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Papercraft 3D printing shows up at CES 2016

As much as 3D printers are an awesome invention offering home-brew modellers and enthusiasts a chance to create lots of fun items out of plastic, you do still need resin or some other uncommon building materials to actually construct them with. Not so with Mcor's Arke though, as it uses standard printer paper, razors and glue to build highly detailed, pre-coloured, 3D models.


Source: MCor

Shown off for the first time at this year's CES show in Las Vegas, the Arke takes a roll of standard printer paper, prints on it in 2D to give it a full colour paint job and then uses razor blades to cut each piece to shape. Those pieces are then layered one on top of the other and glued to create the finished, solid, 3D product (thanks BBC).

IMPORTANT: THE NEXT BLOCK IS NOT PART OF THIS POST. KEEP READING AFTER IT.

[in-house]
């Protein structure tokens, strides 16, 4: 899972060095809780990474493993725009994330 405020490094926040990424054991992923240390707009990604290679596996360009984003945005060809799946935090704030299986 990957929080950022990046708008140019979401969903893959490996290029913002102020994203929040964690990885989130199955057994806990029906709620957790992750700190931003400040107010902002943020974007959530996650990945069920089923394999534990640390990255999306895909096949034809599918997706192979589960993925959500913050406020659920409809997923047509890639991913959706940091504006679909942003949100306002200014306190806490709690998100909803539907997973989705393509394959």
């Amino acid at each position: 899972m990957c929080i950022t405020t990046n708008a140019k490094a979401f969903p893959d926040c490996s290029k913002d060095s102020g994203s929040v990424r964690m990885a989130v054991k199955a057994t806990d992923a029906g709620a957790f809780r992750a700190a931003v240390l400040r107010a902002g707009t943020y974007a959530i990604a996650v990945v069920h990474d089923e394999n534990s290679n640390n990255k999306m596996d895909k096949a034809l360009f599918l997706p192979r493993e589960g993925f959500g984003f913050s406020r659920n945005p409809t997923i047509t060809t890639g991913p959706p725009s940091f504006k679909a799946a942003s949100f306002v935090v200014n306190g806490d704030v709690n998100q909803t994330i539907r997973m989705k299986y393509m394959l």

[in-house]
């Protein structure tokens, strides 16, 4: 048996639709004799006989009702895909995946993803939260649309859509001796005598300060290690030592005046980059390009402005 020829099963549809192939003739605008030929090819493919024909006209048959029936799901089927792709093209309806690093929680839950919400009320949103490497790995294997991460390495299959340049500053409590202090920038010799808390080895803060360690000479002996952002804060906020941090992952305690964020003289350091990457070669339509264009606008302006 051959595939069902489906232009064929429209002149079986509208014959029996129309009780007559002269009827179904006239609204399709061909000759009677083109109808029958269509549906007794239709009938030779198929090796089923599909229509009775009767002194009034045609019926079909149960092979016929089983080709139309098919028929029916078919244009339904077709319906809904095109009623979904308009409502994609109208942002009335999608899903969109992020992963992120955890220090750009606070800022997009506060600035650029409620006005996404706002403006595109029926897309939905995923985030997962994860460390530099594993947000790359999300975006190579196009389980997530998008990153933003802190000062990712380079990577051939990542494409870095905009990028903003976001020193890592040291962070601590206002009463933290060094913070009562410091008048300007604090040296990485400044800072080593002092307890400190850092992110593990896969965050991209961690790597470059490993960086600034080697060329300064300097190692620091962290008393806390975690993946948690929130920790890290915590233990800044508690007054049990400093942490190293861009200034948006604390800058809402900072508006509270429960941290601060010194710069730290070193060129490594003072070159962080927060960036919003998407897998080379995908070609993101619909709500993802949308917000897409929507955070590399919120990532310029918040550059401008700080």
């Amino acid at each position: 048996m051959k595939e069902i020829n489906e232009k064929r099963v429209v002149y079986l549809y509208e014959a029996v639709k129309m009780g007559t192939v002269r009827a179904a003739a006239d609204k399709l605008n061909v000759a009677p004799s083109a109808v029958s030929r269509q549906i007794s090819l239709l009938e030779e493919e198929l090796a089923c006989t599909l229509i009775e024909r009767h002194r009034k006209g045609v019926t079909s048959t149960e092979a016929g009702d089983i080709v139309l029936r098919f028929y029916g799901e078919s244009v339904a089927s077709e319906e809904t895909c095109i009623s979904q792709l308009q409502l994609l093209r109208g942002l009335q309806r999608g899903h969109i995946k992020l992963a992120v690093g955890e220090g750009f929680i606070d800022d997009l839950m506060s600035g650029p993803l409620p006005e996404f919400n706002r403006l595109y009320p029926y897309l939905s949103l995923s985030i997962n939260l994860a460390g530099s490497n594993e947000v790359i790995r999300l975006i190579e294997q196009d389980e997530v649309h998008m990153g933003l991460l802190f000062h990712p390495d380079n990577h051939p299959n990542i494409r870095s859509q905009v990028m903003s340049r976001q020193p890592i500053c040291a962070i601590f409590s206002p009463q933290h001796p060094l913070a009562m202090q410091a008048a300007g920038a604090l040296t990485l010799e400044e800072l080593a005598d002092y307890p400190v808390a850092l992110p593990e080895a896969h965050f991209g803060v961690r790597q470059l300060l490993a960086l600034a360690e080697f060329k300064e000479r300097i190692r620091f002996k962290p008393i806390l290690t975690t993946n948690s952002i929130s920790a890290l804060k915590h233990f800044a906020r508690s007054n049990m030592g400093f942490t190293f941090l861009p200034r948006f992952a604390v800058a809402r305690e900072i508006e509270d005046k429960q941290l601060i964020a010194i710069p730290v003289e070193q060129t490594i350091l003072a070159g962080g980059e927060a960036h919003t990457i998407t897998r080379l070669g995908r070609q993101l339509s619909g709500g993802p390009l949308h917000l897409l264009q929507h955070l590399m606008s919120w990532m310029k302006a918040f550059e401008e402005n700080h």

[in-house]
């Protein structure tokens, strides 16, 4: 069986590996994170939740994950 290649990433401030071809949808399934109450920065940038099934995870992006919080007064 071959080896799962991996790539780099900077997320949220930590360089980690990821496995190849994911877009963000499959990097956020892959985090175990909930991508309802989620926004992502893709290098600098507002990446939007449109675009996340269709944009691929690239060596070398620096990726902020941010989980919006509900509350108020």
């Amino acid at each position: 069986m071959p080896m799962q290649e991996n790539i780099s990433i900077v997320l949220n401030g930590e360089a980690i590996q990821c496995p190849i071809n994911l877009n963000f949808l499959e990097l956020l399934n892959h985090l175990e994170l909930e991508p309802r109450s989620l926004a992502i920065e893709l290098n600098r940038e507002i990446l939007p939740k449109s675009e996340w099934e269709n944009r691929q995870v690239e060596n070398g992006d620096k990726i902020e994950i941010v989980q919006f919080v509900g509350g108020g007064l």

[yframe url='http://www.youtube.com/watch?v=bxrbOOjWjFw']

Ditching the resins and plastics of other 3D printers means that there are no toxic vapours, according to the Arke's developers, making its 3D printer much more office friendly. Combined with its custom paint jobs and simplistic building materials, Mcor believes that we could easily see printers like these in offices and class rooms around the world.

Set to go on sale sometime before July, the Arke is not a cheap piece of kit, with each priced at just shy of $6,000 (£4,120). However the developers point out that with its uber-high resolution, it's twice as detailed as industrial printers and those can cost in the tens of thousands.

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KitGuru Says: The fact that the items can come ‘pre-painted' is a big design plus for the Arke. It would be interesting to see a cost comparison per product though, as while paper is cheap, presumably a lot of it is required to make the larger 3D objects.

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